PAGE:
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Why the long face? A comparative study of feeding kinematics of two pipefishes with different snout lengths

Authors

  • S. Van Wassenbergh,

    Corresponding author
    1. Department of Biology, Universiteit Antwerpen, Universiteitsplein 1, B-2610 Antwerpen, Belgium
      Tel.: +32 3 265 2260; email: sam.vanwassenbergh@ua.ac.be
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  • G. Roos,

    1. Department of Biology, Universiteit Antwerpen, Universiteitsplein 1, B-2610 Antwerpen, Belgium
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  • P. Aerts,

    1. Department of Biology, Universiteit Antwerpen, Universiteitsplein 1, B-2610 Antwerpen, Belgium
    2. Department of Movement and Sports Sciences, Ghent University, Watersportlaan 2, B-9000 Gent, Belgium
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  • A. Herrel,

    1. Département d’Ecologie et de Gestion de la Biodiversité, Centre National de la Recherche Scientifique, Muséum National d’Histoire Naturelle, Caste Postale, Paris, Cedex 5, France
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  • D. Adriaens

    1. Evolutionary Morphology of Vertebrates, Ghent University, K.L. Ledeganckstraat 35, B-9000 Gent, Belgium
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Tel.: +32 3 265 2260; email: sam.vanwassenbergh@ua.ac.be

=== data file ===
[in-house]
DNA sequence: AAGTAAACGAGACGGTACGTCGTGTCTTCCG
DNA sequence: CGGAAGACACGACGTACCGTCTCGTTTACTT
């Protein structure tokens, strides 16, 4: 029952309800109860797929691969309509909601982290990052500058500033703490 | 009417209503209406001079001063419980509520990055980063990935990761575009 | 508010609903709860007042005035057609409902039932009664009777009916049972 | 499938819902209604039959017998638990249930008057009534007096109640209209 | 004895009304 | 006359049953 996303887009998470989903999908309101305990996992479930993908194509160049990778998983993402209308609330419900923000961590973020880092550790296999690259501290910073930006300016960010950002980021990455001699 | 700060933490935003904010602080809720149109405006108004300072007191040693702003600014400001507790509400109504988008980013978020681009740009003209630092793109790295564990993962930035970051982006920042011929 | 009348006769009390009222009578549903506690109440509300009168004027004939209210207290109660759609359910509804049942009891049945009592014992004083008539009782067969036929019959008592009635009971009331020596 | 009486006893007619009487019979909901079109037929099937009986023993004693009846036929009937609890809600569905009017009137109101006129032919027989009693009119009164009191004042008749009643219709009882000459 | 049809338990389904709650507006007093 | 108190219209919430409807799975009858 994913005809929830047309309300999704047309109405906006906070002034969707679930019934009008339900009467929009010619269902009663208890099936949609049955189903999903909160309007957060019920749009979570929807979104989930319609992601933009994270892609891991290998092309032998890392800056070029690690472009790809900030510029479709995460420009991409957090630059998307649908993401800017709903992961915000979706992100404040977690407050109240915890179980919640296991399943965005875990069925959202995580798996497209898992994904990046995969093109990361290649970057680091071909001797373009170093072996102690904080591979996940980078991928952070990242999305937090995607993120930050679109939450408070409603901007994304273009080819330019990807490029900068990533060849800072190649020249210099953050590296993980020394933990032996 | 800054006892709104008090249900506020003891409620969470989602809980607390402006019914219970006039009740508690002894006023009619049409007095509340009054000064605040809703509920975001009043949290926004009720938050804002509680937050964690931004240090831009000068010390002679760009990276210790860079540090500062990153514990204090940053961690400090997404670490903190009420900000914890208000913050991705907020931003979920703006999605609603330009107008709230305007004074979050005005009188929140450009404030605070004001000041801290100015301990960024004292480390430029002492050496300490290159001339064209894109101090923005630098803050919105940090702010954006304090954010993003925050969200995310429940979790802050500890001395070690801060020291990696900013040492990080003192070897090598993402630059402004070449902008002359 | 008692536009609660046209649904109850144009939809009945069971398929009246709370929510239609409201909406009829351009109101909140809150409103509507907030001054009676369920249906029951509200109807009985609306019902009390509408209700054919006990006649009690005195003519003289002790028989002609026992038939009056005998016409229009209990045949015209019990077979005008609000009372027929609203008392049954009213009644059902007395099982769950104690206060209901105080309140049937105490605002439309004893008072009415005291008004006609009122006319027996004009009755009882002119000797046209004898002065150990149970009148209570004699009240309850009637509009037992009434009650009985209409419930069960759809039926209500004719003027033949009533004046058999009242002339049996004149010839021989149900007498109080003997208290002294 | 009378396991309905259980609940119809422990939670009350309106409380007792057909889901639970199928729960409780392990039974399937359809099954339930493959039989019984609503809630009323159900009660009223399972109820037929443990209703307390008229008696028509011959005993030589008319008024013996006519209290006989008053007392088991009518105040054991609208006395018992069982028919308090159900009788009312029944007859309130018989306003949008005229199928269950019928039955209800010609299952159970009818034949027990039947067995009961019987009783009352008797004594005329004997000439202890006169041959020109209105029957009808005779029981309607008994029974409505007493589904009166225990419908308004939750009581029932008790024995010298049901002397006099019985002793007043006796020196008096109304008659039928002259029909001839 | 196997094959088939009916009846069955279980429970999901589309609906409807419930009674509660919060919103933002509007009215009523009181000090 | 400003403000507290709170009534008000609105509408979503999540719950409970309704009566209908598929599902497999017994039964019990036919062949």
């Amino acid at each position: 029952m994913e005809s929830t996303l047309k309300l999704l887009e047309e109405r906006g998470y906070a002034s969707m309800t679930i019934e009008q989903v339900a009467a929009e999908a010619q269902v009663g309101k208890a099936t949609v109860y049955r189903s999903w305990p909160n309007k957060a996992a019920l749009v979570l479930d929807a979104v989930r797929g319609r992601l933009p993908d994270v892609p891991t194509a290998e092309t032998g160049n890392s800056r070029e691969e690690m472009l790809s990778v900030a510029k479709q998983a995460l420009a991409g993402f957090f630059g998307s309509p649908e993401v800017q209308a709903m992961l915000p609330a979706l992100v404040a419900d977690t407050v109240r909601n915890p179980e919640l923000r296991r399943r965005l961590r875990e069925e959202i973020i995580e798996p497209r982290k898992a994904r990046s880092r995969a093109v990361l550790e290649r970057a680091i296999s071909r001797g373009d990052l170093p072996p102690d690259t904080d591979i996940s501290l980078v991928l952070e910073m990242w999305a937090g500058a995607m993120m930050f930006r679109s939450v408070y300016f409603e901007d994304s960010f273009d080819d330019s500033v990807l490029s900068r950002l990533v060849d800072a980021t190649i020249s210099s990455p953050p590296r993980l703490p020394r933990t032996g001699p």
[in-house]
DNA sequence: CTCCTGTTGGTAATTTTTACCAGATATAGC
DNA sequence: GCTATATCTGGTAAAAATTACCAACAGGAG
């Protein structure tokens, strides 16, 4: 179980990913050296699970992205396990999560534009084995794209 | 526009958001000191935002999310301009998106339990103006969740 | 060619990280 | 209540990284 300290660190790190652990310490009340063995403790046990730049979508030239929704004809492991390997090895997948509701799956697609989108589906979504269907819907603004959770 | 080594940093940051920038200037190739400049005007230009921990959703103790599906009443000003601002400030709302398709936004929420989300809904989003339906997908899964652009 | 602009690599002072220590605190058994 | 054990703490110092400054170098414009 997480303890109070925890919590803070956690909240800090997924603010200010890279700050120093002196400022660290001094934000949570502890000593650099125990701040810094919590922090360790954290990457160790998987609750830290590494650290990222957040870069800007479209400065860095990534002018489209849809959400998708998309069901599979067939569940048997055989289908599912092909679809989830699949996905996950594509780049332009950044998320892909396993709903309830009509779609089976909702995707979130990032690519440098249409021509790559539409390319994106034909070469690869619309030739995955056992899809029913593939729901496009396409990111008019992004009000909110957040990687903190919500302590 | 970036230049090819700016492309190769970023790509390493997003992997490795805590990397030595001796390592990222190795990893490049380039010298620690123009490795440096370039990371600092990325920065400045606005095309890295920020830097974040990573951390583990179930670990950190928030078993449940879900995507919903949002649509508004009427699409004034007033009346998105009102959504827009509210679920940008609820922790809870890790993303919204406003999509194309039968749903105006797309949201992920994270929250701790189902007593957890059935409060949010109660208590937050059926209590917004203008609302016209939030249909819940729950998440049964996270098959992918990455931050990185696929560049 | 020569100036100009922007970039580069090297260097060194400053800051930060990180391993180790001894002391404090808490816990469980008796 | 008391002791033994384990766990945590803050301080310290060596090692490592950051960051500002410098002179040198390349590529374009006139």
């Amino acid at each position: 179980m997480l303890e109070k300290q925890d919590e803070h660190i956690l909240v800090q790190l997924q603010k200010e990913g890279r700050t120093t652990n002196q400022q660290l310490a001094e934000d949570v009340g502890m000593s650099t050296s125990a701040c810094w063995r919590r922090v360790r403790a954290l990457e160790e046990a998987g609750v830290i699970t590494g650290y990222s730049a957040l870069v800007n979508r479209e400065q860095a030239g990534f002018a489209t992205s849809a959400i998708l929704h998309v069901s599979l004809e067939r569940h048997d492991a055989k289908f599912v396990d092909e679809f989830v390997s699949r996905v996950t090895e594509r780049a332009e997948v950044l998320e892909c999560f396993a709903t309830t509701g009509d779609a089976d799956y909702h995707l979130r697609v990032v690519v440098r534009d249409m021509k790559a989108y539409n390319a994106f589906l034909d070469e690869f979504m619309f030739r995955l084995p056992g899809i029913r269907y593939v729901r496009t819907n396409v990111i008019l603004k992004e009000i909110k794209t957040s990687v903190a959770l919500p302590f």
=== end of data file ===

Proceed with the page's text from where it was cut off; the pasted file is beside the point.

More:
Abstract

This study showed that the mouth of Doryrhamphus dactyliophorus, a species with a relatively long snout, travels a greater distance compared with Doryrhamphus melanopleura, a species with a considerably shorter snout, allowing it to strike at prey that are farther away from the mouth. The long-snouted species also tended to reach significantly higher linear velocities of the mouth approaching the prey. On the other hand, D. melanopleura needed less time to capture its prey. A striking difference in prey-capture success was observed between species: D. melanopleura and D. dactyliophorus had a prey-capture success of 91 and 31%, respectively. The small prey size and the relatively large distance between eyes and prey are potential reasons why directing the mouth accurately to the prey is difficult in D. dactyliophorus, hence possibly explaining the lower prey-capture success in this long-snouted species.

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